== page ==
CFO Magazine has published the results of the first in a series of surveys of CFOs of publicly traded companies. Senior financial executives at 141 publicly traded companies participated in the survey. While not definitive, the results are fascinating.
Results of this first survey, the CFO Survey of Corporate Financial Planning, show that a surprising 42% of the companies surveyed use special-purpose entities, of the sort that got Enron into trouble, to keep debt off of their financial statements. Fifty-nine percent said their company has disclosed more to shareholders in the past three months than in prior time periods, and 57% said they would do so or continue to do so in the ensuing 12 months. Most of the disclosures (70%) are expected to be found in footnotes to financial statements.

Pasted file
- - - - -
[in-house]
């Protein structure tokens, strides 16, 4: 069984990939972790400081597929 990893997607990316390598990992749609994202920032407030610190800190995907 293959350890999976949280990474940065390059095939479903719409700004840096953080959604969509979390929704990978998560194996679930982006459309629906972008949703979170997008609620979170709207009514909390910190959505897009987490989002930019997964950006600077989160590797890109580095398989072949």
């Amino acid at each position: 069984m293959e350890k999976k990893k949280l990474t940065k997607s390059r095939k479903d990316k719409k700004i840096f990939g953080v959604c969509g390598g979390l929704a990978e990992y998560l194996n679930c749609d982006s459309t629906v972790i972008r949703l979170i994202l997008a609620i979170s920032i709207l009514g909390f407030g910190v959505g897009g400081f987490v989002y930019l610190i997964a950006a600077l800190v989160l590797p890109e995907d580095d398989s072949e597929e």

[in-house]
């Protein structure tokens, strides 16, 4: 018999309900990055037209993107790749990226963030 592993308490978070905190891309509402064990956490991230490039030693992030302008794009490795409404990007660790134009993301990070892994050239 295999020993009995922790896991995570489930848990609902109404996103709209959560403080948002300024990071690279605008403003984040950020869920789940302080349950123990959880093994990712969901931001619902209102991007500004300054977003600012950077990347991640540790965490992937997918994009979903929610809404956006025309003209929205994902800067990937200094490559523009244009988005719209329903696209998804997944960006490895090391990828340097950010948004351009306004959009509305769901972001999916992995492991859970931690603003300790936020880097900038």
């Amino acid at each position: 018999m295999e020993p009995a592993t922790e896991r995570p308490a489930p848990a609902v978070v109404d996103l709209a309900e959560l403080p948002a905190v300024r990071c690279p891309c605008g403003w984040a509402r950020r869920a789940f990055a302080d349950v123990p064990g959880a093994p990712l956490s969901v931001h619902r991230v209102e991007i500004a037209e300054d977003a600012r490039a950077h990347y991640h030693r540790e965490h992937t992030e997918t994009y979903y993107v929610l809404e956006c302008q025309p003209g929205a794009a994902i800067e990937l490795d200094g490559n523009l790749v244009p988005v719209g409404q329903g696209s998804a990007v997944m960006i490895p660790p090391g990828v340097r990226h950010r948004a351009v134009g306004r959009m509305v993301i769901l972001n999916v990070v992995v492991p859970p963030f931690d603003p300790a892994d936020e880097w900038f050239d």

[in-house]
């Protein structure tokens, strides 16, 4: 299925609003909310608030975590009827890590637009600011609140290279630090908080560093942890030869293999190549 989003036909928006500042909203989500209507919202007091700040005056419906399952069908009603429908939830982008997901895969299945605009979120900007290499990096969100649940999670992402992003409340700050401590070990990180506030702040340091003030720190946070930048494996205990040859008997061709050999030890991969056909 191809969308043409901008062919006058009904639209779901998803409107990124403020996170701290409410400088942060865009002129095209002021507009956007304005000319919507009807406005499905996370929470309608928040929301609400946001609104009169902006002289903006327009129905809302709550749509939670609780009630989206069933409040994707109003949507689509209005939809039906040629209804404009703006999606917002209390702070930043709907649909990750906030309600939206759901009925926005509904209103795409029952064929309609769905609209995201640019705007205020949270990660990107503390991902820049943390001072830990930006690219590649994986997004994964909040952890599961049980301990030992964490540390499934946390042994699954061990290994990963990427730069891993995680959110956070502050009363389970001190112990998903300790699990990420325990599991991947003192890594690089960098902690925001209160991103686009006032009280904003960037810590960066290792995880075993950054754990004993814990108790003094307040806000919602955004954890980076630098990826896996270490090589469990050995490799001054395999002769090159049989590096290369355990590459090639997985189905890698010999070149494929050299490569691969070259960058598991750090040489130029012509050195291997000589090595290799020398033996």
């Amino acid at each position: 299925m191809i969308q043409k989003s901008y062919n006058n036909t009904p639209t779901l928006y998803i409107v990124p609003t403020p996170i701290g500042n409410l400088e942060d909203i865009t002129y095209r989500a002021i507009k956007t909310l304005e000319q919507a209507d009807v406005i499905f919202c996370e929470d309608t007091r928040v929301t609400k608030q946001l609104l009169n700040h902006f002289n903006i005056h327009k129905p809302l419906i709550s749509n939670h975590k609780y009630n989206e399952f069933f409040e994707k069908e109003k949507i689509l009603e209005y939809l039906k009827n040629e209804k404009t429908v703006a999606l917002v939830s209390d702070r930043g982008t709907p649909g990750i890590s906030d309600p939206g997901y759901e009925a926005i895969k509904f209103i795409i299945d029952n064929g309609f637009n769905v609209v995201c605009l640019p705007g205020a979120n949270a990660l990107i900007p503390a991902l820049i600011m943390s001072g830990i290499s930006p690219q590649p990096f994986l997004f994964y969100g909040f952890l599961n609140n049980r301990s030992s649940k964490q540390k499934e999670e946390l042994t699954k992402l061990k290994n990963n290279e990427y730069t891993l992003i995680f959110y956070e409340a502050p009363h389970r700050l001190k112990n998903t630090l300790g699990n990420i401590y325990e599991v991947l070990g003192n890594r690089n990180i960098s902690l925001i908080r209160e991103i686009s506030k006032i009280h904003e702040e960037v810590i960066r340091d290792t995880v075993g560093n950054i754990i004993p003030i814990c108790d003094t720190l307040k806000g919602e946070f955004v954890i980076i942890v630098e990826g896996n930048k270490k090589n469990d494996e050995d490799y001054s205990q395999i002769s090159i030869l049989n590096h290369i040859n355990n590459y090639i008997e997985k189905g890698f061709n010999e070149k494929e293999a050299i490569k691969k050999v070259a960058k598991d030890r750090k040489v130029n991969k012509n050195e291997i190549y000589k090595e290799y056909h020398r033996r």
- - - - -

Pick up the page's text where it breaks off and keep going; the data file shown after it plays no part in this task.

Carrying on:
Fifty-four percent of companies report they use pro forma results in quarterly earnings press releases, and of that 54%, 18% do not reconcile their pro forma results to Generally Accepted Accounting Principles (GAAP), even though the Securities and Exchange Commission has advised companies to perform this reconciliation. Five percent of companies say their reporting practices violate GAAP.
Expectations are that in the future, investors will be more attentive to company financial statements and will be more likely to disregard disparities based on accounting changes that have no bearing on the actual financial condition of a company.